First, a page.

publication date: Jul. 10, 2020

$5.275 billion for NIH is a healthy chunk of change—but read the fine print

By Paul Goldberg

This story is part of The Cancer Letter’s ongoing coverage of COVID-19’s impact on oncology. Our full coverage of SARS-CoV2 is available here.

A House subcommittee July 7 marked up a spending bill that proposes a $5.275 billion increase for NIH.

Depending on how you count, the bill that has cleared the Subcommittee on Labor, HHS, Education and Related Agencies would provide one of the biggest raises in NIH history.

But here is what makes the measure controversial: Nearly the entire increase—$5 billion of it—comes in the form of emergency funding.

Advocates of boosting funding for biomedical research note that NIH should continue receiving increases consistent with raises it has been getting over the past five years, a period when NIH grew by $11.6 billion, or 39%.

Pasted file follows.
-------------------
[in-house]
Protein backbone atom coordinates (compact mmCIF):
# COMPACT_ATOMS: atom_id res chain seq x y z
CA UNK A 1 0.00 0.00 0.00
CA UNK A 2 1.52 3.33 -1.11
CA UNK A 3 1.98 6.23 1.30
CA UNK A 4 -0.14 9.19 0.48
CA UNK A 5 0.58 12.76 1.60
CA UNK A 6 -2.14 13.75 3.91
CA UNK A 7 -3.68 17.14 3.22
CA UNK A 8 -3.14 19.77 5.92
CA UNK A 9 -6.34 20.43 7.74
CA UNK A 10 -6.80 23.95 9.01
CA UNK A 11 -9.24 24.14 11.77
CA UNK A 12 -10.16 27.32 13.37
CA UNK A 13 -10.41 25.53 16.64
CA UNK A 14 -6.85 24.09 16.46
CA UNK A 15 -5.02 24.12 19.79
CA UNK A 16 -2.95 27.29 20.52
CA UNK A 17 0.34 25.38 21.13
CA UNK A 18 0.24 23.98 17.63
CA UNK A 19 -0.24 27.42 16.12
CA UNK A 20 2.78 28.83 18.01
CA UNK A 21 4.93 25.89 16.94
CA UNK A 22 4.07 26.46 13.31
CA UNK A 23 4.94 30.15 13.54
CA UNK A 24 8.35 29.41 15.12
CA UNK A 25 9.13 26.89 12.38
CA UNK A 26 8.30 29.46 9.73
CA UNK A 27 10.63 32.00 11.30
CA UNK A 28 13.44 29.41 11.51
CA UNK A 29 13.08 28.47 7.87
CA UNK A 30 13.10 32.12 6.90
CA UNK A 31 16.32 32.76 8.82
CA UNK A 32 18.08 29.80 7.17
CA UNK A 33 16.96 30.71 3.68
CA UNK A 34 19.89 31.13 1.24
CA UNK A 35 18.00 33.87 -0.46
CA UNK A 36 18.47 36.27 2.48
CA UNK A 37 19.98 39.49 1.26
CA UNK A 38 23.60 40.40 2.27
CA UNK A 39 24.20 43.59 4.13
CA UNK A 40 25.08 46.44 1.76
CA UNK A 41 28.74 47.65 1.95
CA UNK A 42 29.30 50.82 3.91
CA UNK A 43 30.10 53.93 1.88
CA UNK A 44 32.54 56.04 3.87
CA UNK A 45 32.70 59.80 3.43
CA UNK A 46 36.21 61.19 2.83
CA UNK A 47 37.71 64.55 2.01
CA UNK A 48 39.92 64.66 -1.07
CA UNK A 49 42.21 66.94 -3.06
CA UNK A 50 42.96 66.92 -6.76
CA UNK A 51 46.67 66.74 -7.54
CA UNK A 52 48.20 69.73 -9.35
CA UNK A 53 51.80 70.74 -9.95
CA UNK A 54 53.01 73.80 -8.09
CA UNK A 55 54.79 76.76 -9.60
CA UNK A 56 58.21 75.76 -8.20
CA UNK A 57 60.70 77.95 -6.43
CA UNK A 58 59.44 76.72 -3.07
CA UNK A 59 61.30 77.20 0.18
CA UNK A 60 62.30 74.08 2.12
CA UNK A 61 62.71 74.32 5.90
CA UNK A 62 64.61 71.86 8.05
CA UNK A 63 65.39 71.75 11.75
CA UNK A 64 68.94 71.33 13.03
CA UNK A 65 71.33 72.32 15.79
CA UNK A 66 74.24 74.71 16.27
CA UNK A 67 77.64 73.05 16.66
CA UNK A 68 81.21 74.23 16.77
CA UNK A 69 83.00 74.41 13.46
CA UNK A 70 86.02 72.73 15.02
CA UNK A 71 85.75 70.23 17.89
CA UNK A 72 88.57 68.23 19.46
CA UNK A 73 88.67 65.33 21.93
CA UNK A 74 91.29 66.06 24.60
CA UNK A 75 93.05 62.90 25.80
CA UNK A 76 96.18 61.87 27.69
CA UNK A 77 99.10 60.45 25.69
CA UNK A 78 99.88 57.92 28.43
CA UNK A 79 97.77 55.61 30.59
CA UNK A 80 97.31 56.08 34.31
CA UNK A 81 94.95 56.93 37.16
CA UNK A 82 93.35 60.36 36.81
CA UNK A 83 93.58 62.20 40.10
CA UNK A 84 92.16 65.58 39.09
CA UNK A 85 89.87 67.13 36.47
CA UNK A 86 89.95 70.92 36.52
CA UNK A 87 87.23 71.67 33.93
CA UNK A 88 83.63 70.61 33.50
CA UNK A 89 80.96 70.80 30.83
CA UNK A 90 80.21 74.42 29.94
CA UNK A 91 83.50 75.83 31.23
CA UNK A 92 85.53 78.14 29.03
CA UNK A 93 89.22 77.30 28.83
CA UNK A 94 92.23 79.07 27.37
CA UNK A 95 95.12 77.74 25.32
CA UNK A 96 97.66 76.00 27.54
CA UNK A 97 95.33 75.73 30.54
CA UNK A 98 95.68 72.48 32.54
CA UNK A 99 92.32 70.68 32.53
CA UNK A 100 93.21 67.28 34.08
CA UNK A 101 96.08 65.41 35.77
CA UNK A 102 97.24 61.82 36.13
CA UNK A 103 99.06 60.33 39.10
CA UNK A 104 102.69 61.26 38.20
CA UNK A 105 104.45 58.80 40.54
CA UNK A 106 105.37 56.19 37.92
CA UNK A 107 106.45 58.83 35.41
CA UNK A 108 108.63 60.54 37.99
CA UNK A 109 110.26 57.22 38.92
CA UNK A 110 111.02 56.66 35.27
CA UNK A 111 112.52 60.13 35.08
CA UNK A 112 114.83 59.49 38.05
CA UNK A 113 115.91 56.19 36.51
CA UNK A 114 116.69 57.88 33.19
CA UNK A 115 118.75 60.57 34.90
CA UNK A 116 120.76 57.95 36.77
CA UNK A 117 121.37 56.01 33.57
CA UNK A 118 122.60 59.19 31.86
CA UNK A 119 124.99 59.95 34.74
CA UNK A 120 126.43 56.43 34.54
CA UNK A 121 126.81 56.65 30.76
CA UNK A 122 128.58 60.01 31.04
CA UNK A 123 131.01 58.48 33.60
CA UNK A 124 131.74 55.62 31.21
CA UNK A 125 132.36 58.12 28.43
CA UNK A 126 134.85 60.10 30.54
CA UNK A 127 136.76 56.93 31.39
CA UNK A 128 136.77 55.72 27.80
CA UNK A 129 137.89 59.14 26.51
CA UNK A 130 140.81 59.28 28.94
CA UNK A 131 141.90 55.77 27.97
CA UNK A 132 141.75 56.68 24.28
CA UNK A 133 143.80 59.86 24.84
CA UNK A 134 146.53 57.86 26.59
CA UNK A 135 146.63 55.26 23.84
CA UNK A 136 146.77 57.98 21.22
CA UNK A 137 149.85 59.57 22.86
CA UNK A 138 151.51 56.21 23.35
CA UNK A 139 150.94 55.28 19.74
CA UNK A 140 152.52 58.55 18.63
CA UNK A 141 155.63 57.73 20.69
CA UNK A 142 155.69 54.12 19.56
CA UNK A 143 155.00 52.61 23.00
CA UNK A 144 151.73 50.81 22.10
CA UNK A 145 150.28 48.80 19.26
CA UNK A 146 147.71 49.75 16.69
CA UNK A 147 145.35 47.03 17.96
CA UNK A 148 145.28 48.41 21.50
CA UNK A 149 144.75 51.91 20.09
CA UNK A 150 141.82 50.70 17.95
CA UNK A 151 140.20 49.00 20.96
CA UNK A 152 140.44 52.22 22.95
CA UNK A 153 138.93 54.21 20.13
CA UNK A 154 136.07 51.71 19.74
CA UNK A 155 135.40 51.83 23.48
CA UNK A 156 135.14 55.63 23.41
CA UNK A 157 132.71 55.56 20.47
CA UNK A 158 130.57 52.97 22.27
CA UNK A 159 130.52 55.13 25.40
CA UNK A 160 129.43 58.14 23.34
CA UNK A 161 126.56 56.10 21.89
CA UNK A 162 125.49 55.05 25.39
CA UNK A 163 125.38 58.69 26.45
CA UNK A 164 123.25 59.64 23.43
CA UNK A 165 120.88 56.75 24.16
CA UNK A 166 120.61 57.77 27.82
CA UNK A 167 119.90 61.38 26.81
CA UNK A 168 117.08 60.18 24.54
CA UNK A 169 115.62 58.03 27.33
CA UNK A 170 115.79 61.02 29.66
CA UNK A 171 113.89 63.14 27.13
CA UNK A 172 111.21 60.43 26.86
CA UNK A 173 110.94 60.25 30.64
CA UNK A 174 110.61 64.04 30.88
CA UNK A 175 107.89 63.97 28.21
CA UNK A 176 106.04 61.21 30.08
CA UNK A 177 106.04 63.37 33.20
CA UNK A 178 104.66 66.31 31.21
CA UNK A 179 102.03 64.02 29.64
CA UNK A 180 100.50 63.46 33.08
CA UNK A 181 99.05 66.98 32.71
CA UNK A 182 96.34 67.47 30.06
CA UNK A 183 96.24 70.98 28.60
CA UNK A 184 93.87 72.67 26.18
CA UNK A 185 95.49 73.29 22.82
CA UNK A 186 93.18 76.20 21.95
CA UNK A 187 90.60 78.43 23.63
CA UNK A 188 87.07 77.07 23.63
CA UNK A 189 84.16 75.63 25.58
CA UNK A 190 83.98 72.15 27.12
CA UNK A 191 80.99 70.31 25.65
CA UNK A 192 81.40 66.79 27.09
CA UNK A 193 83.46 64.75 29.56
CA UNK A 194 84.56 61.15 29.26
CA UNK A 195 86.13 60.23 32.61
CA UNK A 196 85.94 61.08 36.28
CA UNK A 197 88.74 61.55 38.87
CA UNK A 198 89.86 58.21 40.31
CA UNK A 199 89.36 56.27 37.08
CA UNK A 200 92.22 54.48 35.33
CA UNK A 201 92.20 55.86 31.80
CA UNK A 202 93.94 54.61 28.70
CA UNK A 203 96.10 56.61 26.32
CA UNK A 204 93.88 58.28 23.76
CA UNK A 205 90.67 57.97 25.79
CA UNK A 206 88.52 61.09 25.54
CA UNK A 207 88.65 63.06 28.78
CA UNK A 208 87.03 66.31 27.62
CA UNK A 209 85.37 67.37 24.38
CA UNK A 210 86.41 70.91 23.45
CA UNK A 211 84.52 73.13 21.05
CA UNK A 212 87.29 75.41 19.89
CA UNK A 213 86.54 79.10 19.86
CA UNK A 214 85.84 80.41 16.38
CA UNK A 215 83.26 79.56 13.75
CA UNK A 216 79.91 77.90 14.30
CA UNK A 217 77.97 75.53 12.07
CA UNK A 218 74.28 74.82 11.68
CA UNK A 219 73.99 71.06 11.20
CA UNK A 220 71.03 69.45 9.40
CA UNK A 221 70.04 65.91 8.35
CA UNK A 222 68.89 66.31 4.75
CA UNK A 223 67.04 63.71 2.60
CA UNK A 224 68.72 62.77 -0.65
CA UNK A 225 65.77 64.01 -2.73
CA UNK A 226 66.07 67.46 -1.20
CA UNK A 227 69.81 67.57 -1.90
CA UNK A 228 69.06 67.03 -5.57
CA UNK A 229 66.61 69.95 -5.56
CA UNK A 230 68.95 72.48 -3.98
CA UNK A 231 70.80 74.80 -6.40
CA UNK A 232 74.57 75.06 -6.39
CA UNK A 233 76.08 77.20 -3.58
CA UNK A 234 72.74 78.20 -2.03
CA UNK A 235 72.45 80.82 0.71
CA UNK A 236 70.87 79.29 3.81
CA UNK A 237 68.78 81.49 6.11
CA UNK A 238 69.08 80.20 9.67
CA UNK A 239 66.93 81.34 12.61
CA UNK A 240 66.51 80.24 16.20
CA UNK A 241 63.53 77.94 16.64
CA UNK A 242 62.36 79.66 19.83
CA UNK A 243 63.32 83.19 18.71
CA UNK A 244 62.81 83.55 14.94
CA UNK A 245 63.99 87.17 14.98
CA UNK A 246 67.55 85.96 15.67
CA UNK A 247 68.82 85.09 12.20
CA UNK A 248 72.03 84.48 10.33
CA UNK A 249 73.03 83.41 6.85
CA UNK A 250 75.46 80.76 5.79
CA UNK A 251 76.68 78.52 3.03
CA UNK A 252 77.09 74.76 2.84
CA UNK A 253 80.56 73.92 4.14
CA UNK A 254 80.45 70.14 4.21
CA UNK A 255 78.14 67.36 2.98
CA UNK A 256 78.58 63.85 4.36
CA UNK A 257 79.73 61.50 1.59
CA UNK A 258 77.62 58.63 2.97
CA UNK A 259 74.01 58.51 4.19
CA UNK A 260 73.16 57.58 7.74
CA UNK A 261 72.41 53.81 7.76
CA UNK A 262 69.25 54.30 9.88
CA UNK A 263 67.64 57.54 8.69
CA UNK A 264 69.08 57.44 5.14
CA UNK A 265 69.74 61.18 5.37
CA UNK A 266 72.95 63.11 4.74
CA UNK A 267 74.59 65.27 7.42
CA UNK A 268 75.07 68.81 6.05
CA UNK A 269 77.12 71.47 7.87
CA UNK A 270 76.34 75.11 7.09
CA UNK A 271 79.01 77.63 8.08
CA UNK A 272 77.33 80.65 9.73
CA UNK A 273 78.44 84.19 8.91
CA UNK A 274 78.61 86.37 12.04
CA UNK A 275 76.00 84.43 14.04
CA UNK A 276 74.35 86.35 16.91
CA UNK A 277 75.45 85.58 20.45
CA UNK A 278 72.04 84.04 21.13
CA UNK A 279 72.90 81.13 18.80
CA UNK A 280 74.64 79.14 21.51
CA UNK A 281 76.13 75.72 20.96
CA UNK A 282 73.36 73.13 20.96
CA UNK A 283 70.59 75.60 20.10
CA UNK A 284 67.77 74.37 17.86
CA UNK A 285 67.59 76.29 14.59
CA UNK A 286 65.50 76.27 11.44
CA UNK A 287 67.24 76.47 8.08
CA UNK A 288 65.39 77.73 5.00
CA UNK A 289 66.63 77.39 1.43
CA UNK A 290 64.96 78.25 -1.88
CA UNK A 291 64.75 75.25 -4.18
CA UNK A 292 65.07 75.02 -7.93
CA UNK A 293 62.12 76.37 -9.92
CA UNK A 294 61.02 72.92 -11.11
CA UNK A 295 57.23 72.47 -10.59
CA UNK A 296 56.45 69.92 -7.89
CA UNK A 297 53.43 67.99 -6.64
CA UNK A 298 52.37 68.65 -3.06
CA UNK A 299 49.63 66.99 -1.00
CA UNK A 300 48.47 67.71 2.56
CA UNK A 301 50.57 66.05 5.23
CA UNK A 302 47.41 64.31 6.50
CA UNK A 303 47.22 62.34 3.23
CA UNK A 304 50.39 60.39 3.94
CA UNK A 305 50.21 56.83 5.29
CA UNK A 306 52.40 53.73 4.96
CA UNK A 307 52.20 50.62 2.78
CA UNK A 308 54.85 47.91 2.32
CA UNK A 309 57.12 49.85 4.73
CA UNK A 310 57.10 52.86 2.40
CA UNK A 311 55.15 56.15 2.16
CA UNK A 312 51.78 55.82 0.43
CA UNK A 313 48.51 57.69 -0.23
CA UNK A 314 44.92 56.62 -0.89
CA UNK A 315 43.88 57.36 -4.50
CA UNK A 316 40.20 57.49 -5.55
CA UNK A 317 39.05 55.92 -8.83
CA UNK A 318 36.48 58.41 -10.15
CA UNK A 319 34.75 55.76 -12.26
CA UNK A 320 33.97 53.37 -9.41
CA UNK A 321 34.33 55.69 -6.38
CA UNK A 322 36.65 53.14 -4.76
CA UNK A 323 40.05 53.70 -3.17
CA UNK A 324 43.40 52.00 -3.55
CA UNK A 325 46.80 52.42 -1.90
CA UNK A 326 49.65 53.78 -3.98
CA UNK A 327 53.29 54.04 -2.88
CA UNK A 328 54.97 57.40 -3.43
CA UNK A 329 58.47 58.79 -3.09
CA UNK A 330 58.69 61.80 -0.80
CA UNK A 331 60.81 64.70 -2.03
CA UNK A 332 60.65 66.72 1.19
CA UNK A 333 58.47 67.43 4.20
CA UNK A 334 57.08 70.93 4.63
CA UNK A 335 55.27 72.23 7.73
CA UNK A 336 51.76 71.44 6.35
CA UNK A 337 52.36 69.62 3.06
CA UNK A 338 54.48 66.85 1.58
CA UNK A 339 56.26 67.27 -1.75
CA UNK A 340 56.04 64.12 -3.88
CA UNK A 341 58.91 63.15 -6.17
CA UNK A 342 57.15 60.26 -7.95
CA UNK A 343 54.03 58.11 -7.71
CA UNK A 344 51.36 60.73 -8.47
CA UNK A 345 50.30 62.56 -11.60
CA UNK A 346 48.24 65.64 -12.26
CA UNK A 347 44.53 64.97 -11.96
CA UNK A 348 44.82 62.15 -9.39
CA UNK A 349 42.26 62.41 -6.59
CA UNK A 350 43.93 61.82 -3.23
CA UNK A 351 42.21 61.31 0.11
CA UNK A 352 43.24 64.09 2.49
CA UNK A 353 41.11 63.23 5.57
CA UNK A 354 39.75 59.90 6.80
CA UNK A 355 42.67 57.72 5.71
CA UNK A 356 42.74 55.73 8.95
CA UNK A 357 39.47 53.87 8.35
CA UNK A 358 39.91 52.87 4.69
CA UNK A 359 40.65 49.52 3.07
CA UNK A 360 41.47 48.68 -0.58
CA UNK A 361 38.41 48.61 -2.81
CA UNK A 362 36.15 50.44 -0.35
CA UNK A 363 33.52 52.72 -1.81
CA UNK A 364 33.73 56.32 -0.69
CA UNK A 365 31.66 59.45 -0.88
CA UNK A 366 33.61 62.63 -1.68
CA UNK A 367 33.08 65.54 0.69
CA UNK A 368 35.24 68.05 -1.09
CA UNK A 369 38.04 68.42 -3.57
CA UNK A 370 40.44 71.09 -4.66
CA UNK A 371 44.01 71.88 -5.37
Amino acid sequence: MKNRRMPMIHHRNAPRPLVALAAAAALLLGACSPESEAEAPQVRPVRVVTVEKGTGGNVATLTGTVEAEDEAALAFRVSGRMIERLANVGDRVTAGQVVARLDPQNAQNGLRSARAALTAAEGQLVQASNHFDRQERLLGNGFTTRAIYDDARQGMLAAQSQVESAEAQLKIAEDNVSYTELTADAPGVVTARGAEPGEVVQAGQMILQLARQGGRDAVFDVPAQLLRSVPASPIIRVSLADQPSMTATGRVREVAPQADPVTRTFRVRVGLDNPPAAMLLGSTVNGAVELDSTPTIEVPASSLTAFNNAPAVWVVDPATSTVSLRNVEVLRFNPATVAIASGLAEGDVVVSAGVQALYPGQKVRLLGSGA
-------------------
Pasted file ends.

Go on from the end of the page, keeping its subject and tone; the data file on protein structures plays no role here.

On top of that, NIH should get separate funds for pandemic response costs through the next supplemental appropriation, cancer groups say.

How large should an emergency supplement be?

At a recent hearing, NIH Director Francis S. Collins estimated that it would cost about $10 billion to restart the labs and resume activities that were halted during the COVID-19 pandemic.

Alas, as they drafted the bill, the House appropriators were severely limited by the caps that increased total domestic discretionary spending by $25 billion from FY19 to FY20, but increased by only $5 billion between FY20 and FY21, to $626 billion. By relying on emergency funding, the House subcommittee’s version of the bill gets around the pesky budget caps, … Continue reading $5.275 billion for NIH is a healthy chunk of change—but read the fine print

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